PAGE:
Ribbing provides an elastic edge to a knitted garment. Sleeve cuffs, the garment hem, front edges of a cardigan, and collar are often done in ribbing. There's more to ribbing, however, than just the ends of a sweater. Fancy rib stitches can be used for the body of a vest, a stretchy hat, or a scarf where it's ideal to have the two sides alike. Here are some plain and fancy rib stitches to try:
Use 1x1 rib on the edges of a garment where you want a smooth, finished look. Cast on or pick up an even number of stitches. Knit 1, Purl 1, and continue until the end. Repeat for each row. For a neater look, knit the knit stitches in the back of the stitch, which puts a half twist in the stitch and keeps the ribbing firm.
A 2x2 rib is also used at garment edges, but gives a more textured look for casual garments. It also has a little more stretch than 1x1 rib. Cast on or pick up stitches in multiples of four. Knit 2, Purl 2, repeat to the end of the row. Repeat for each row. If you cast on or pick up stitches in a multiple of four plus two more, you'll need to remember to always knit the first two stitches on one side and purl the first two stitches on the other side.
This attractive ribbing can be used for the body of a garment or for a scarf. The stitch is similar to 2x2 ribbing, but with each k2p2 unit offset one stitch each row. It's highly elastic, so is great for body-hugging designs. It's also extremely easy to do. Cast on a multiple of four stitches plus 3 extra. Knit 2, Purl 2, until the last 3 stitches, Knit 2, Purl 1. Repeat for each row.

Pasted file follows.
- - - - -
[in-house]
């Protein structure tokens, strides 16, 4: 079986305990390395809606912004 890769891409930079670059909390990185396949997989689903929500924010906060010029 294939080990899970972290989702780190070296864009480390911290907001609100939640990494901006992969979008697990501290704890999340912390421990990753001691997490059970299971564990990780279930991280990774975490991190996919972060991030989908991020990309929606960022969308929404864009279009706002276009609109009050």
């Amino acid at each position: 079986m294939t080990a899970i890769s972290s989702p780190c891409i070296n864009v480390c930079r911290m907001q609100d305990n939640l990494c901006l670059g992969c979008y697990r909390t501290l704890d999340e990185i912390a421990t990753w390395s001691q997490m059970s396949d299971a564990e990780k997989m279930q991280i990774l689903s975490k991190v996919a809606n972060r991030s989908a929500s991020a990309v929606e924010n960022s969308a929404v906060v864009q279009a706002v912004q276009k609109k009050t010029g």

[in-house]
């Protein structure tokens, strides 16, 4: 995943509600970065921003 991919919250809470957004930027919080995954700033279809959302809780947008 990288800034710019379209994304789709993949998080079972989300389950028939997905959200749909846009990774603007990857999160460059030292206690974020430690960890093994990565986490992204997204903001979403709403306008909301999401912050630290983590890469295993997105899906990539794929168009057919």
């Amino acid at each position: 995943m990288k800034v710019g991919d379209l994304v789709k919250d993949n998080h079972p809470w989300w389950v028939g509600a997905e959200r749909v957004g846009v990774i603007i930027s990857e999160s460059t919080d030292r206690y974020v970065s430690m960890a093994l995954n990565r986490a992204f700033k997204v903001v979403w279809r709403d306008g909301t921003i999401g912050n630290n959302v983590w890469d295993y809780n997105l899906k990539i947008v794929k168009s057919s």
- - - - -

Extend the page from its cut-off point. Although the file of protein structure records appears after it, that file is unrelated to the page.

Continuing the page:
This attractive rib is great for vests. The stitch produces a right and wrong side, so it's less suitable for scarfs. It is basically a 2x2 ribbing with knotted stitches instead of purl stitches between the knit ribs. Cast on a multiple of 5 stitches plus 2 extra. First row (right side): Knit 2, *Purl 3, Knit 3, repeat from * to the end of the row. Second row (wrong side): Purl 2, *Knit 1, Purl 1, Knit 1, Purl 2, repeat from * until the end of the row.
Prime rib is a chunky, highly elastic ribbing that closely resembles Shaker stitch, but is a bit easier to do. It produces a thick, warm fabric that is good for hats, scarfs, vests, and very warm sweaters. Its super-elasticity is great for body-hugging garments. The stitch was created by the famous knitter, Elizabeth Zimmerman. Garment shaping is tricky with this stitch, so stick to simple shapes. The instructions sound complicated, but it's actually fairly simple once you find the rhythm. In essence it's a 1x1 rib, but in the first row you knit the the knit stitches and slip the purl stitches while wrapping the yarn over the needle to create a new stitch. In every row thereafter, you knit the knit stitches together with the loops from the last row, and purl the purl stitches while creating new loops. Work carefully, because mistakes are hard to repair.
Cast on an even number of stitches.
First row (worked only once): *Knit 1, bring the yarn forward, slip the next stitch as if to purl, carry the yarn over the right needle, which creates a loop. Repeat from the *. End with the yarn forward and one last stitch. Slip this stitch as though to purl.
Second row (and every row thereafter): Knit 1, *bring the yarn forward, slip the next stitch purlwise, carry the yarn over the right needle making a loop, Knit two together (the stitch and the loop from the last row). Repeat from the *. End with yarn forward, slip the last stitch purlwise.